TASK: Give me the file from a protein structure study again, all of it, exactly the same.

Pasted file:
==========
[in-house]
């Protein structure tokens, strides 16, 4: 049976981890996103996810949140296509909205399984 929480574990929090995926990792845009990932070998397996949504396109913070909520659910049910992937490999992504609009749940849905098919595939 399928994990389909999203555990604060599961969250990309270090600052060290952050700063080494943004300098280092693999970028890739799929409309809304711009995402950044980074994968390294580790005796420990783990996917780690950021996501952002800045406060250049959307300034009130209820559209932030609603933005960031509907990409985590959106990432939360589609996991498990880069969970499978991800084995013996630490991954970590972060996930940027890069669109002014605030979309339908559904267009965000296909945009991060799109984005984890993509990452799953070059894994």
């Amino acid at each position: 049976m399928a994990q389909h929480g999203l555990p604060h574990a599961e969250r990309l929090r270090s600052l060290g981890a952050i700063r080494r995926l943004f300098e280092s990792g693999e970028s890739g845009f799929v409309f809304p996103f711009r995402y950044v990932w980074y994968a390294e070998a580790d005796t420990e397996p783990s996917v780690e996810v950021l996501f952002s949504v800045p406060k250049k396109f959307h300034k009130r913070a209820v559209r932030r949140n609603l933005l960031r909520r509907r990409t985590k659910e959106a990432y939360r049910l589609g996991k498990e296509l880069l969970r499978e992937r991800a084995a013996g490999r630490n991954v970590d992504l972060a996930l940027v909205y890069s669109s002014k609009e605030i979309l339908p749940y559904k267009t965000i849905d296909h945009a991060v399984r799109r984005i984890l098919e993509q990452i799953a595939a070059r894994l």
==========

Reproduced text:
[in-house]
């Protein structure tokens, strides 16, 4: 049976981890996103996810949140296509909205399984 929480574990929090995926990792845009990932070998397996949504396109913070909520659910049910992937490999992504609009749940849905098919595939 399928994990389909999203555990604060599961969250990309270090600052060290952050700063080494943004300098280092693999970028890739799929409309809304711009995402950044980074994968390294580790005796420990783990996917780690950021996501952002800045406060250049959307300034009130209820559209932030609603933005960031509907990409985590959106990432939360589609996991498990880069969970499978991800084995013996630490991954970590972060996930940027890069669109002014605030979309339908559904267009965000296909945009991060799109984005984890993509990452799953070059894994």
């Amino acid at each position: 049976m399928a994990q389909h929480g999203l555990p604060h574990a599961e969250r990309l929090r270090s600052l060290g981890a952050i700063r080494r995926l943004f300098e280092s990792g693999e970028s890739g845009f799929v409309f809304p996103f711009r995402y950044v990932w980074y994968a390294e070998a580790d005796t420990e397996p783990s996917v780690e996810v950021l996501f952002s949504v800045p406060k250049k396109f959307h300034k009130r913070a209820v559209r932030r949140n609603l933005l960031r909520r509907r990409t985590k659910e959106a990432y939360r049910l589609g996991k498990e296509l880069l969970r499978e992937r991800a084995a013996g490999r630490n991954v970590d992504l972060a996930l940027v909205y890069s669109s002014k609009e605030i979309l339908p749940y559904k267009t965000i849905d296909h945009a991060v399984r799109r984005i984890l098919e993509q990452i799953a595939a070059r894994l």